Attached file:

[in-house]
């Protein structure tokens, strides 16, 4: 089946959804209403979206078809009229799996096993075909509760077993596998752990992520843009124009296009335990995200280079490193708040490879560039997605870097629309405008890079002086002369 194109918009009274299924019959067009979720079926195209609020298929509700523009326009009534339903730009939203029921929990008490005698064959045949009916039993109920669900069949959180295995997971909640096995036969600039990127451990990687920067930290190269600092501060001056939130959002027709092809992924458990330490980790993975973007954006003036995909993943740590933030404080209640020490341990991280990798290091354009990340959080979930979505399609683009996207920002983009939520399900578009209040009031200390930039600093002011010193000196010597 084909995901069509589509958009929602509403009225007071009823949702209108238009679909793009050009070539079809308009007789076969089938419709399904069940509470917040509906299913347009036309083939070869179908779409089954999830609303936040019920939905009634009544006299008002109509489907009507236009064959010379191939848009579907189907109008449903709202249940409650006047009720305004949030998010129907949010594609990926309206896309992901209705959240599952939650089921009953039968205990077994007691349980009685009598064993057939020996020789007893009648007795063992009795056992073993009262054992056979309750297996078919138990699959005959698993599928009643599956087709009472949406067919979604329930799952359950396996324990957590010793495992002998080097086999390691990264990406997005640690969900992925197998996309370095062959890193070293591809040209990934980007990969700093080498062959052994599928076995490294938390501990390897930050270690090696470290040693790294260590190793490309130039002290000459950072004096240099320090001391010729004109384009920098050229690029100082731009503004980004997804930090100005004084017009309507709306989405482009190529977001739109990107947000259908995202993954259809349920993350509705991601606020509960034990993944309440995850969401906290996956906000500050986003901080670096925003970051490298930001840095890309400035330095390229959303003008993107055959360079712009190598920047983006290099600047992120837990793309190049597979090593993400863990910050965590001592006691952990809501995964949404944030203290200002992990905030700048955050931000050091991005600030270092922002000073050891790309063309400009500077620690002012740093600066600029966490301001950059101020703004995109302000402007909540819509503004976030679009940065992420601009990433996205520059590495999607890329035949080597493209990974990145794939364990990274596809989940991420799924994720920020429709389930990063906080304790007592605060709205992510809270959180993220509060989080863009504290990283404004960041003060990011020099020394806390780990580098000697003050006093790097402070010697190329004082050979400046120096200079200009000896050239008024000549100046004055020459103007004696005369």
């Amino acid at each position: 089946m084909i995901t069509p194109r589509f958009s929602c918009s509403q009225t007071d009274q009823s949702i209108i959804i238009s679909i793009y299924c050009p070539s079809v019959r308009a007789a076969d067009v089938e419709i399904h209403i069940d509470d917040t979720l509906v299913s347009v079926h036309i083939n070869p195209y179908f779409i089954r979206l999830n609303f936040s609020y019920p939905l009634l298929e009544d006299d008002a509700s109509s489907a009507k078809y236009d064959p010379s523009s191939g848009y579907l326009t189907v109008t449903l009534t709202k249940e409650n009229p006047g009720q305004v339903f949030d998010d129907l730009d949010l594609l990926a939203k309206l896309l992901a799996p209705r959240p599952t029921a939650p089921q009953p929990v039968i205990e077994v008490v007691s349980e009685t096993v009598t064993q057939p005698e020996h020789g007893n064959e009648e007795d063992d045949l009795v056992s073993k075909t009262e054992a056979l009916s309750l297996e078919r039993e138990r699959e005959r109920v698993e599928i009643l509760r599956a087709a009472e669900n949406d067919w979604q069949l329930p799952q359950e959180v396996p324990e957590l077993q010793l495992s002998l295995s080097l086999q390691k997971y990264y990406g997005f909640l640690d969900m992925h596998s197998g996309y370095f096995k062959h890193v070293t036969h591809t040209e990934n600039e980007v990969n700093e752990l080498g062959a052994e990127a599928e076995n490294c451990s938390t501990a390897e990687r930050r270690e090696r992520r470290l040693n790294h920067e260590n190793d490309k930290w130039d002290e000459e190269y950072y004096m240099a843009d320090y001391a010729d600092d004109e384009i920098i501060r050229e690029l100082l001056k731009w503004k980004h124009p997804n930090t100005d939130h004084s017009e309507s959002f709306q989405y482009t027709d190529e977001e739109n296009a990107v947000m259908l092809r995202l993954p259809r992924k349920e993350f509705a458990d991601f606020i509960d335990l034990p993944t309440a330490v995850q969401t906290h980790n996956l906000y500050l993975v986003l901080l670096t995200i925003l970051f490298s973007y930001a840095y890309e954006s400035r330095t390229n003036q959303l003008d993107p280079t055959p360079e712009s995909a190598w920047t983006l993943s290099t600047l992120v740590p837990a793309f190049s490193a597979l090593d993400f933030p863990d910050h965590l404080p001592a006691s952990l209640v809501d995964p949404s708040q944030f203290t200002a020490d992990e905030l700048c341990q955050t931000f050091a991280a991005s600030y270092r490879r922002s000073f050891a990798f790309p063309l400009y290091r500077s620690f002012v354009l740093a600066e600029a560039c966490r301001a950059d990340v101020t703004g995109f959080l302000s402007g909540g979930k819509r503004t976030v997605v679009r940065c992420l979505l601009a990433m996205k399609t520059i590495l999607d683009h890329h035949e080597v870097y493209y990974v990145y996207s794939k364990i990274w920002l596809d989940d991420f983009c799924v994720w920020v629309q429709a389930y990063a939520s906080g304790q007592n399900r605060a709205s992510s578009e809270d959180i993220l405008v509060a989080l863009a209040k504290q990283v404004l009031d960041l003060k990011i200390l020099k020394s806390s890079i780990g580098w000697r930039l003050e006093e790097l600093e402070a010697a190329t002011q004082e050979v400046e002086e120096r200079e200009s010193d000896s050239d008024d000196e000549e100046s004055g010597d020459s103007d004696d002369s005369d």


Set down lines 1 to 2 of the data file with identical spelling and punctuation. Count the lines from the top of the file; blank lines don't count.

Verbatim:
[in-house]
């Protein structure tokens, strides 16, 4: 089946959804209403979206078809009229799996096993075909509760077993596998752990992520843009124009296009335990995200280079490193708040490879560039997605870097629309405008890079002086002369 194109918009009274299924019959067009979720079926195209609020298929509700523009326009009534339903730009939203029921929990008490005698064959045949009916039993109920669900069949959180295995997971909640096995036969600039990127451990990687920067930290190269600092501060001056939130959002027709092809992924458990330490980790993975973007954006003036995909993943740590933030404080209640020490341990991280990798290091354009990340959080979930979505399609683009996207920002983009939520399900578009209040009031200390930039600093002011010193000196010597 084909995901069509589509958009929602509403009225007071009823949702209108238009679909793009050009070539079809308009007789076969089938419709399904069940509470917040509906299913347009036309083939070869179908779409089954999830609303936040019920939905009634009544006299008002109509489907009507236009064959010379191939848009579907189907109008449903709202249940409650006047009720305004949030998010129907949010594609990926309206896309992901209705959240599952939650089921009953039968205990077994007691349980009685009598064993057939020996020789007893009648007795063992009795056992073993009262054992056979309750297996078919138990699959005959698993599928009643599956087709009472949406067919979604329930799952359950396996324990957590010793495992002998080097086999390691990264990406997005640690969900992925197998996309370095062959890193070293591809040209990934980007990969700093080498062959052994599928076995490294938390501990390897930050270690090696470290040693790294260590190793490309130039002290000459950072004096240099320090001391010729004109384009920098050229690029100082731009503004980004997804930090100005004084017009309507709306989405482009190529977001739109990107947000259908995202993954259809349920993350509705991601606020509960034990993944309440995850969401906290996956906000500050986003901080670096925003970051490298930001840095890309400035330095390229959303003008993107055959360079712009190598920047983006290099600047992120837990793309190049597979090593993400863990910050965590001592006691952990809501995964949404944030203290200002992990905030700048955050931000050091991005600030270092922002000073050891790309063309400009500077620690002012740093600066600029966490301001950059101020703004995109302000402007909540819509503004976030679009940065992420601009990433996205520059590495999607890329035949080597493209990974990145794939364990990274596809989940991420799924994720920020429709389930990063906080304790007592605060709205992510809270959180993220509060989080863009504290990283404004960041003060990011020099020394806390780990580098000697003050006093790097402070010697190329004082050979400046120096200079200009000896050239008024000549100046004055020459103007004696005369």